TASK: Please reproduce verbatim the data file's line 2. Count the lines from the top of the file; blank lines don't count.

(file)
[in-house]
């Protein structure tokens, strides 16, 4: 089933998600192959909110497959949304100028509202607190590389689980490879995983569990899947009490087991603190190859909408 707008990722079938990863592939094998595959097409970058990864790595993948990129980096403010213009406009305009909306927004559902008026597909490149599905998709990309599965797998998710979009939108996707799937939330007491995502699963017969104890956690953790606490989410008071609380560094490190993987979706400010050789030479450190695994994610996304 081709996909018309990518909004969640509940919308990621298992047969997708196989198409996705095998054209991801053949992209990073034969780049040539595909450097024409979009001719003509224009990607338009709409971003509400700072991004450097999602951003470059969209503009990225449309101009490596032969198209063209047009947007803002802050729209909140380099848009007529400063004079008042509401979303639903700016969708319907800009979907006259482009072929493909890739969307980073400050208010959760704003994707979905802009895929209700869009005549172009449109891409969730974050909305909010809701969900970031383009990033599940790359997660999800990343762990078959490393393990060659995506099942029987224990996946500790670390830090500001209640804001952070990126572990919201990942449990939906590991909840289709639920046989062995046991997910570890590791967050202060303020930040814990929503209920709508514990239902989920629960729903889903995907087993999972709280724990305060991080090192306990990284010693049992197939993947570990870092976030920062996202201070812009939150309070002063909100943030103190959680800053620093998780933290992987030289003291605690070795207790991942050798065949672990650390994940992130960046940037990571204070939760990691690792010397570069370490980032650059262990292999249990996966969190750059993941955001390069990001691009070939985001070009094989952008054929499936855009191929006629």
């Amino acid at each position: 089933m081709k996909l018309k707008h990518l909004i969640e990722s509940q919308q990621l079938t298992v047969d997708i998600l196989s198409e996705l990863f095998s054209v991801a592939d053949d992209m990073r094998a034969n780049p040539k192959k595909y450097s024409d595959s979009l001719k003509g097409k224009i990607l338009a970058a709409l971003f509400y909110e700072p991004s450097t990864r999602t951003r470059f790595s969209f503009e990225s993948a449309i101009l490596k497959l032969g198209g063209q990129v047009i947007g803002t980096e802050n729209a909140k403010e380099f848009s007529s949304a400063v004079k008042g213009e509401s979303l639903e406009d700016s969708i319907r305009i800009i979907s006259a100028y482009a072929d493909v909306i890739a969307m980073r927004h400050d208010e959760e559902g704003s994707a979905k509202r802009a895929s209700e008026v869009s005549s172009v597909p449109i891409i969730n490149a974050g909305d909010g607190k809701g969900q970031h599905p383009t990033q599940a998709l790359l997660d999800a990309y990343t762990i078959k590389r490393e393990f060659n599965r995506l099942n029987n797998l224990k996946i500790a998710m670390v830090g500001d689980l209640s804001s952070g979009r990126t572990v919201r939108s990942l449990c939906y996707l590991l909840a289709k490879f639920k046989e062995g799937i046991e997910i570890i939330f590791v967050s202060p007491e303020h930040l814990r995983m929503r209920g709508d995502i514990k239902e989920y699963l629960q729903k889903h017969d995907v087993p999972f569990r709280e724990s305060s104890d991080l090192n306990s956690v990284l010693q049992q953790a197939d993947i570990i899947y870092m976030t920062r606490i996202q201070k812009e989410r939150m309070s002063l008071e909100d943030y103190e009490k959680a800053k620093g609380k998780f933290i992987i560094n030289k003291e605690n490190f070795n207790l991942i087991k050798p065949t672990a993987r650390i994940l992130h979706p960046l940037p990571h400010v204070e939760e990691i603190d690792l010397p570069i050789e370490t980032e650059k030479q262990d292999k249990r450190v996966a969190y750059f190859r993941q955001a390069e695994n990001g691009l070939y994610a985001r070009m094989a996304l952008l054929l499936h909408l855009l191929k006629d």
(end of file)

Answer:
């Protein structure tokens, strides 16, 4: 089933998600192959909110497959949304100028509202607190590389689980490879995983569990899947009490087991603190190859909408 707008990722079938990863592939094998595959097409970058990864790595993948990129980096403010213009406009305009909306927004559902008026597909490149599905998709990309599965797998998710979009939108996707799937939330007491995502699963017969104890956690953790606490989410008071609380560094490190993987979706400010050789030479450190695994994610996304 081709996909018309990518909004969640509940919308990621298992047969997708196989198409996705095998054209991801053949992209990073034969780049040539595909450097024409979009001719003509224009990607338009709409971003509400700072991004450097999602951003470059969209503009990225449309101009490596032969198209063209047009947007803002802050729209909140380099848009007529400063004079008042509401979303639903700016969708319907800009979907006259482009072929493909890739969307980073400050208010959760704003994707979905802009895929209700869009005549172009449109891409969730974050909305909010809701969900970031383009990033599940790359997660999800990343762990078959490393393990060659995506099942029987224990996946500790670390830090500001209640804001952070990126572990919201990942449990939906590991909840289709639920046989062995046991997910570890590791967050202060303020930040814990929503209920709508514990239902989920629960729903889903995907087993999972709280724990305060991080090192306990990284010693049992197939993947570990870092976030920062996202201070812009939150309070002063909100943030103190959680800053620093998780933290992987030289003291605690070795207790991942050798065949672990650390994940992130960046940037990571204070939760990691690792010397570069370490980032650059262990292999249990996966969190750059993941955001390069990001691009070939985001070009094989952008054929499936855009191929006629």